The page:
Previously we showed that sulfaphenazole (SUL), an antimicrobial agent that is a potent inhibitor of cytochrome P4502C9, is protective against ischemia/reperfusion (I/R) injury. The mechanism, however, underlying this cardioprotection, is largely unknown. With evidence that activation of autophagy is protective against simulated I/R in HL-1 cells, and evidence that autophagy is upregulated in preconditioned hearts, we hypothesized that SUL-mediated cardioprotection might resemble ischemic preconditioning with respect to activation of protein kinase C and autophagy. We used the Langendorff model of global ischemia to assess the role of autophagy and protein kinase C in myocardial protection by SUL during I/R. We show that SUL enhanced recovery of function, reduced creatine kinase release, decreased infarct size, and induced autophagy. SUL also triggered PKC translocation, whereas inhibition of PKC with chelerythrine blocked the activation of autophagy in adult rat cardiomyocytes. In the Langendorff model, chelerythrine suppressed autophagy and abolished the protection mediated by SUL. SUL increased autophagy in adult rat cardiomyocytes infected with GFP-LC3 adenovirus, in isolated perfused rat hearts, and in mCherry-LC3 transgenic mice. To establish the role of autophagy in cardioprotection, we used the cell-permeable dominant negative inhibitor of autophagy, Tat-Atg5K130R. Autophagy and cardioprotection were abolished in rat hearts perfused with recombinant Tat-Atg5K130R. Taken together, these studies indicate that cardioprotection mediated by SUL involves a PKC-dependent induction of autophagy. The findings suggest that autophagy may be a fundamental process that enhances the heart's tolerance to ischemia.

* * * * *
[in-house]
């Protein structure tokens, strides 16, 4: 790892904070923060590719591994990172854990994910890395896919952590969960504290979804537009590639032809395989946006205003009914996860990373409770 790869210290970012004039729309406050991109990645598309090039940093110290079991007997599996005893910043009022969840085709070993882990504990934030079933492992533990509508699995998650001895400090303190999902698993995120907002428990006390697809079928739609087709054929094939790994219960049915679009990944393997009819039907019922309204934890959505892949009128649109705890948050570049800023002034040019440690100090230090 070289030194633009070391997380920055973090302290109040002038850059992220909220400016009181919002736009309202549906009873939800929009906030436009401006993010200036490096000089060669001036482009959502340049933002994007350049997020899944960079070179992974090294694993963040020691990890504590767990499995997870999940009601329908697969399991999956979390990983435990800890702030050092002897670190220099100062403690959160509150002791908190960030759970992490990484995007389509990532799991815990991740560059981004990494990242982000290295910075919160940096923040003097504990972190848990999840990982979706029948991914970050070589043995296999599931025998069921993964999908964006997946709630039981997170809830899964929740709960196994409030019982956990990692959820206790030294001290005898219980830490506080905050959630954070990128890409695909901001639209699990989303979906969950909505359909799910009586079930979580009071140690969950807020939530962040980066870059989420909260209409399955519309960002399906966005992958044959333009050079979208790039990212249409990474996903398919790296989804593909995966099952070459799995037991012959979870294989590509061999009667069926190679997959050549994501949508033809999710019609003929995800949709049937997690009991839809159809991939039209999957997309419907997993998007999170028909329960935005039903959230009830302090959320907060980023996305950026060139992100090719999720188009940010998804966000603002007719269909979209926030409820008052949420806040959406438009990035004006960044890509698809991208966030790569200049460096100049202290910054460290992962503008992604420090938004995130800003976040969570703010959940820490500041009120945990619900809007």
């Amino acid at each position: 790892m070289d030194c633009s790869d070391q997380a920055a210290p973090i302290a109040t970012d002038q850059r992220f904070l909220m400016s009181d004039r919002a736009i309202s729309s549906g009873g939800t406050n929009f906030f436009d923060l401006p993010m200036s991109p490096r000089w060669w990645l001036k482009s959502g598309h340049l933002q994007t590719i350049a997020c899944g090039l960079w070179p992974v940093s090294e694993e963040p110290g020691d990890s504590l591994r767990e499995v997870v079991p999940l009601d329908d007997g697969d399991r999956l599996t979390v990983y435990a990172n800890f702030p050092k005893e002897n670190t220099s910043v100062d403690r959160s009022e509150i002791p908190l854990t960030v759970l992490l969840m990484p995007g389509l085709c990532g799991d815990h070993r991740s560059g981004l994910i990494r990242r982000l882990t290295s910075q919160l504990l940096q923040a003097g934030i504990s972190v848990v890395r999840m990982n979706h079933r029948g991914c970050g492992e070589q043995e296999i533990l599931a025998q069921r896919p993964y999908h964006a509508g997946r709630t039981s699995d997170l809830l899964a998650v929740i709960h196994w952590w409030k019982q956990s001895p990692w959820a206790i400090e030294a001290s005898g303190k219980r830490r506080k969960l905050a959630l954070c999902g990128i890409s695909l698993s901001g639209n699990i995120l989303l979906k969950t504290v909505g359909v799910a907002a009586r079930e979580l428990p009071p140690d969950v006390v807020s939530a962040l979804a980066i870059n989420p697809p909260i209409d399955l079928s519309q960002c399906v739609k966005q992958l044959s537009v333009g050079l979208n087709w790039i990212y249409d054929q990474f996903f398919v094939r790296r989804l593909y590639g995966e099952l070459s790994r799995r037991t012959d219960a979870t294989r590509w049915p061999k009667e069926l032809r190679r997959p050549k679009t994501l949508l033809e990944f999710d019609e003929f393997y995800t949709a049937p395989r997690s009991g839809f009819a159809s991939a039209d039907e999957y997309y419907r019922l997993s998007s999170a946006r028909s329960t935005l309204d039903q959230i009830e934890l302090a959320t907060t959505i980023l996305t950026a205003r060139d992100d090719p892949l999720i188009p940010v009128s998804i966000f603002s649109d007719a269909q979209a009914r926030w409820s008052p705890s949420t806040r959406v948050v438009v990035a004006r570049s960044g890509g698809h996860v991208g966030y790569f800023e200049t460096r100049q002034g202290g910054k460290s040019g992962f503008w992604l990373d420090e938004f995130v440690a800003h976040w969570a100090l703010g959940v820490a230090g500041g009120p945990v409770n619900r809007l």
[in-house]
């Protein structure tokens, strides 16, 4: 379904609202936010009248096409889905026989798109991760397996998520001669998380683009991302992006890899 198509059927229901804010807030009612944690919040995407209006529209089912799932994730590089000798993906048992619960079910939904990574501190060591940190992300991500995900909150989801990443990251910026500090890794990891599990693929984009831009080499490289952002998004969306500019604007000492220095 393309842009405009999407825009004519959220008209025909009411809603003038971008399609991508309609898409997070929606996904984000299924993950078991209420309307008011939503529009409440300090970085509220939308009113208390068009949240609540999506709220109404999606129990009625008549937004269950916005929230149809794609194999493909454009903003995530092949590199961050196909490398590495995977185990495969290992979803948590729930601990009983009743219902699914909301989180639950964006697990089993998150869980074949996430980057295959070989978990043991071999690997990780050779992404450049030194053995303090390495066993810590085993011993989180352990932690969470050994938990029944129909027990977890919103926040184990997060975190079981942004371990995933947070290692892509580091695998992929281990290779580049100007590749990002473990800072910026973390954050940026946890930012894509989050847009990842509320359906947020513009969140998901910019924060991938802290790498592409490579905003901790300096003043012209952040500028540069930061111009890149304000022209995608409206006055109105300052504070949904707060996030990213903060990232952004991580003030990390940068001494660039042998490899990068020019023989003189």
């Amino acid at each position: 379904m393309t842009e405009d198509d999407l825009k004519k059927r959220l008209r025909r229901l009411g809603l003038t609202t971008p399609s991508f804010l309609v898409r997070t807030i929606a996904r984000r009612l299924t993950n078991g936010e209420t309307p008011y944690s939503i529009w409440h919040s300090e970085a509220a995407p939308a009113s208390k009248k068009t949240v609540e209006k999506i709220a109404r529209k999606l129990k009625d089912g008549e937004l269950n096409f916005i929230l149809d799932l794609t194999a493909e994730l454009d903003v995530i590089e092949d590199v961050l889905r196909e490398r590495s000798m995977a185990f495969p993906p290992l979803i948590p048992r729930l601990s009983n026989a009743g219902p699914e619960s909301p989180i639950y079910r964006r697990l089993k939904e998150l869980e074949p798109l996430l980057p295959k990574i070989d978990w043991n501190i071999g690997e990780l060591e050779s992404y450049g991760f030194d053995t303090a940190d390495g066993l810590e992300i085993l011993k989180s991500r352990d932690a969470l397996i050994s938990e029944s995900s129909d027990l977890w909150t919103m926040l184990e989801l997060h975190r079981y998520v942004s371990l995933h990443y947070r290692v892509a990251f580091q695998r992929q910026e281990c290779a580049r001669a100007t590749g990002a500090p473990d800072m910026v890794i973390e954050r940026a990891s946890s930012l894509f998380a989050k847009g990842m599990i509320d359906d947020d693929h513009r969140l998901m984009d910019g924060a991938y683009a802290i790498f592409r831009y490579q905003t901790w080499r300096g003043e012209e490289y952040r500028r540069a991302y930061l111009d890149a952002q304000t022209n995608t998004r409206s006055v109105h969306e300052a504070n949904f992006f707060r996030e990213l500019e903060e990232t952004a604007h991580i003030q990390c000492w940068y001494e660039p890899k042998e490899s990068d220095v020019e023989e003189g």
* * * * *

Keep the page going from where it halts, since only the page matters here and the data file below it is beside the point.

Type of Publication:
Journal article published